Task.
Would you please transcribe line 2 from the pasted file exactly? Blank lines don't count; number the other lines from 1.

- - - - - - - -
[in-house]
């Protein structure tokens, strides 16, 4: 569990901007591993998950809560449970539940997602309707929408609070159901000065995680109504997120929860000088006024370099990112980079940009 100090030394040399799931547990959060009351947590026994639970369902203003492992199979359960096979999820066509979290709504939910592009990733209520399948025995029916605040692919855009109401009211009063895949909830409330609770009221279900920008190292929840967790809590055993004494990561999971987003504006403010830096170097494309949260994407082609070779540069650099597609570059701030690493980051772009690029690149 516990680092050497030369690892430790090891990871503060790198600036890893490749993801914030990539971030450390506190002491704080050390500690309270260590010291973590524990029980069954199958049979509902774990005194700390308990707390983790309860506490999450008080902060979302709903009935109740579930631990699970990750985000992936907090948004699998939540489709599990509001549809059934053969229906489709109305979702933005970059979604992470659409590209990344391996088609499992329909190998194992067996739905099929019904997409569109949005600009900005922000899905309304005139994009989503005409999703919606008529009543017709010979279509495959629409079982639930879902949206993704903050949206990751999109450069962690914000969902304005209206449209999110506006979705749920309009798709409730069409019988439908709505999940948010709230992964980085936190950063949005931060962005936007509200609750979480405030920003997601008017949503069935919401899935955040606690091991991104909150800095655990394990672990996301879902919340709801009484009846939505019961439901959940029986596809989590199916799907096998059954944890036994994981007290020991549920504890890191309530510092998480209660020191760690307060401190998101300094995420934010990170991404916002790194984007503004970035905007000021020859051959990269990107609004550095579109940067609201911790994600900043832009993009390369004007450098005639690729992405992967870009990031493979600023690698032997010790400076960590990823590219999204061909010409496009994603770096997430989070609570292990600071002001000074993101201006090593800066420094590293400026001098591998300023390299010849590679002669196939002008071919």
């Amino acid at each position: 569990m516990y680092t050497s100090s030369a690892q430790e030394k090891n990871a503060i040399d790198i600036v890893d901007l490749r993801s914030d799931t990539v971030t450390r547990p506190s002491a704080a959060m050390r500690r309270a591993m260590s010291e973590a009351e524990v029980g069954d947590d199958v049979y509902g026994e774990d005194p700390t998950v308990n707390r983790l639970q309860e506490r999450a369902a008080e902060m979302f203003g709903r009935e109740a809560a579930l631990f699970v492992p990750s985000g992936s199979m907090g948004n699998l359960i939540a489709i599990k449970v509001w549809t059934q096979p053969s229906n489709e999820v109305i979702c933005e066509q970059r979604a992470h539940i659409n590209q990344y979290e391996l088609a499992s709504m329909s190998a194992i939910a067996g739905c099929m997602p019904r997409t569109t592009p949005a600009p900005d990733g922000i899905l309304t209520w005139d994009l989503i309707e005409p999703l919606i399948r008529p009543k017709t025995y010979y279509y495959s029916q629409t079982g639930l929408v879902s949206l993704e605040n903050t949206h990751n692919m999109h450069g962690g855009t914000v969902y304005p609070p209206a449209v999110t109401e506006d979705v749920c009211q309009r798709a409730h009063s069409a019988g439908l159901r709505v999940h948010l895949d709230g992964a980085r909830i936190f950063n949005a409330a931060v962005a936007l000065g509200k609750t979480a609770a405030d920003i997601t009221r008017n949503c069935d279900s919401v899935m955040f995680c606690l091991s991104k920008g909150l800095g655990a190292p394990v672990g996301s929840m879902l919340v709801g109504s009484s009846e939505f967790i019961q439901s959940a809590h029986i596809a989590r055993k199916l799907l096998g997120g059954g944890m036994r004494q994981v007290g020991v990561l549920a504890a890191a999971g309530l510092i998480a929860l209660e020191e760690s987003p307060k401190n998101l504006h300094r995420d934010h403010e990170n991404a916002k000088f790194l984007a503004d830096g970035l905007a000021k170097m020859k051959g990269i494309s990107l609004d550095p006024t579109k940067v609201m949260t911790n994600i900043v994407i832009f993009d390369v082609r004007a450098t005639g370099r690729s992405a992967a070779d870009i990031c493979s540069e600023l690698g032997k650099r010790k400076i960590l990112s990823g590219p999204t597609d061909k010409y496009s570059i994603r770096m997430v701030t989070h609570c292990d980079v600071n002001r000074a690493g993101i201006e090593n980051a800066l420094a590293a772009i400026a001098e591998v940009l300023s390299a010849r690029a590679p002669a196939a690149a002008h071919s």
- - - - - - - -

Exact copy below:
């Protein structure tokens, strides 16, 4: 569990901007591993998950809560449970539940997602309707929408609070159901000065995680109504997120929860000088006024370099990112980079940009 100090030394040399799931547990959060009351947590026994639970369902203003492992199979359960096979999820066509979290709504939910592009990733209520399948025995029916605040692919855009109401009211009063895949909830409330609770009221279900920008190292929840967790809590055993004494990561999971987003504006403010830096170097494309949260994407082609070779540069650099597609570059701030690493980051772009690029690149 516990680092050497030369690892430790090891990871503060790198600036890893490749993801914030990539971030450390506190002491704080050390500690309270260590010291973590524990029980069954199958049979509902774990005194700390308990707390983790309860506490999450008080902060979302709903009935109740579930631990699970990750985000992936907090948004699998939540489709599990509001549809059934053969229906489709109305979702933005970059979604992470659409590209990344391996088609499992329909190998194992067996739905099929019904997409569109949005600009900005922000899905309304005139994009989503005409999703919606008529009543017709010979279509495959629409079982639930879902949206993704903050949206990751999109450069962690914000969902304005209206449209999110506006979705749920309009798709409730069409019988439908709505999940948010709230992964980085936190950063949005931060962005936007509200609750979480405030920003997601008017949503069935919401899935955040606690091991991104909150800095655990394990672990996301879902919340709801009484009846939505019961439901959940029986596809989590199916799907096998059954944890036994994981007290020991549920504890890191309530510092998480209660020191760690307060401190998101300094995420934010990170991404916002790194984007503004970035905007000021020859051959990269990107609004550095579109940067609201911790994600900043832009993009390369004007450098005639690729992405992967870009990031493979600023690698032997010790400076960590990823590219999204061909010409496009994603770096997430989070609570292990600071002001000074993101201006090593800066420094590293400026001098591998300023390299010849590679002669196939002008071919």